The Canadian dollar gained 0.63 of a cent to 99.65 cents US after the Fed officials said economic conditions are "likely to warrant exceptionally low levels for the federal funds rate at least through late 2014."
The extended time frame is a shift from the Fed’s previous plan to keep the rate low at least until mid-2013. Some economists said the new, late-2014 target could lead to further Fed action to try to invigorate the economy.
The dollar had traded lower during the morning, reflecting worries that negotiations on avoiding a Greek debt default had hit an impasse while new economic data raised concerns that Britain could be slipping into recession.
Key Greek bondholders met for a closed-door meeting in Paris to discuss how — and whether — to continue talks central to Europe’s debt crisis.
The steering committee of the Institute of International Finance represents banks and other investment funds that hold a large part of Greece’s debt and are being asked to swap their existing bonds with new ones of a reduced value, longer maturity and lower interest rate.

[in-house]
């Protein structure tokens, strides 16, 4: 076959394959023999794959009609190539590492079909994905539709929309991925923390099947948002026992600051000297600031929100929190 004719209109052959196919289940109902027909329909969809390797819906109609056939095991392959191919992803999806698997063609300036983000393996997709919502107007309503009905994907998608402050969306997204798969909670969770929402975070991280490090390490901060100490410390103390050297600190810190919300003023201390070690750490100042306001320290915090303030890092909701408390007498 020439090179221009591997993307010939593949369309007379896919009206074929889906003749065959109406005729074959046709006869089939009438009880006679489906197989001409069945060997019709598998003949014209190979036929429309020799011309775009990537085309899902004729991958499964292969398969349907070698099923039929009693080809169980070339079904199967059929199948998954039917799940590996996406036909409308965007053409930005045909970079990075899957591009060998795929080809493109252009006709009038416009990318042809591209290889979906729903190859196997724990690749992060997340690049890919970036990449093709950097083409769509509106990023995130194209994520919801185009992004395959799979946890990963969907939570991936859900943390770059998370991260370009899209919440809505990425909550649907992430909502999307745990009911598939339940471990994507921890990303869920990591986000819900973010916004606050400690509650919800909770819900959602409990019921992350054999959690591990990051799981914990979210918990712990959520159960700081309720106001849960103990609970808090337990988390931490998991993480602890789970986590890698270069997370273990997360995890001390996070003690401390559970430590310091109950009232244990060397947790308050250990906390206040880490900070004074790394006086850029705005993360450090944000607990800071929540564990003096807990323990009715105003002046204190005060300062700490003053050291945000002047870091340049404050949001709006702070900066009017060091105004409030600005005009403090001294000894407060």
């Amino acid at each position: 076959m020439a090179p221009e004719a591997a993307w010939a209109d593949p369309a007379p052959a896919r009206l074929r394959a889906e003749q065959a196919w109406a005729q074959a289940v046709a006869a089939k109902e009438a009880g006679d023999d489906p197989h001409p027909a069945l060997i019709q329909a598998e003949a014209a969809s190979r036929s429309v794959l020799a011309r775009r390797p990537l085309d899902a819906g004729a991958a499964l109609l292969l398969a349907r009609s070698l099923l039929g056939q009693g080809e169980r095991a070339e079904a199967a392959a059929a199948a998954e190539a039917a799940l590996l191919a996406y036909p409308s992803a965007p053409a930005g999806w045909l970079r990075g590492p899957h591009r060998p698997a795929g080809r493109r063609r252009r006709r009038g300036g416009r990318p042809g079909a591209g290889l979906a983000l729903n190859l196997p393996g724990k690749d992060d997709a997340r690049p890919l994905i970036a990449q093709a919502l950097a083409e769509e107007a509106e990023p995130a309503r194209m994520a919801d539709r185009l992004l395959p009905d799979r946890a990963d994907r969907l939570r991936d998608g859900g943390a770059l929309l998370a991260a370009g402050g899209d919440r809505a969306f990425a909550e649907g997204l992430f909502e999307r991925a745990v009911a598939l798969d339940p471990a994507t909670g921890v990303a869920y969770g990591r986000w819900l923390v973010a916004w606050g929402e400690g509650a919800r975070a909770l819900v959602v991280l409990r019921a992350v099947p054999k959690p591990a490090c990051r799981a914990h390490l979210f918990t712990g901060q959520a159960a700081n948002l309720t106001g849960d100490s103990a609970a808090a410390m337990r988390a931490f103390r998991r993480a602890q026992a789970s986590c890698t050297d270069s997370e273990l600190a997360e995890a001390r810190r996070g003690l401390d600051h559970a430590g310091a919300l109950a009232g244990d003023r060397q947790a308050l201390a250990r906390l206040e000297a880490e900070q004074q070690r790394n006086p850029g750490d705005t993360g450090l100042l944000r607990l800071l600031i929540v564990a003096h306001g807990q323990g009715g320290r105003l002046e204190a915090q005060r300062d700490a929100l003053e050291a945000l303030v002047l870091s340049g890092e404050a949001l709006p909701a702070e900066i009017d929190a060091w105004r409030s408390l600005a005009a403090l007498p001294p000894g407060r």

Traders also took in a report that Britain’s economy shrank by 0.2 per cent in the last quarter of 2011, a worse than expected result that raised recession fears.
The Office for National Statistics said that the U.K. economy, which had been expected to contract by only 0.1 per cent, saw no growth in the key services sector and a slide in industrial activity.
Another quarter of contraction would put Britain officially in a recession.
Oil prices rose after the Fed announced its latest moves to stimulate the American economy and threats by Iranian legislators to halt oil sales to Europe.
The threat from Tehran follows a European Union decision to enforce an oil embargo against Iran starting this summer because of Iran's secretive nuclear program. EU countries account for about 18 per cent of Iran's oil sales.
Meanwhile, new data also showed that energy inventories in the U.S. are rising more than expected.
The U.S. Energy Information Administration said that crude inventories rose by 3.6 million barrels last week, against an expected gain of 700,000 barrels. Gasoline supplies fell by 400,000 barrels. Analysts had expected a much steeper drop in the neighbourhood of 2.2 million barrels.
The March crude contract on the New York Mercantile Exchange rose 45 cents to US$99.40 a barrel.
March copper shed early losses and closed up two cents at US$3.83 a pound, while bullion gained $35.60 to US$1,700.100 an ounce.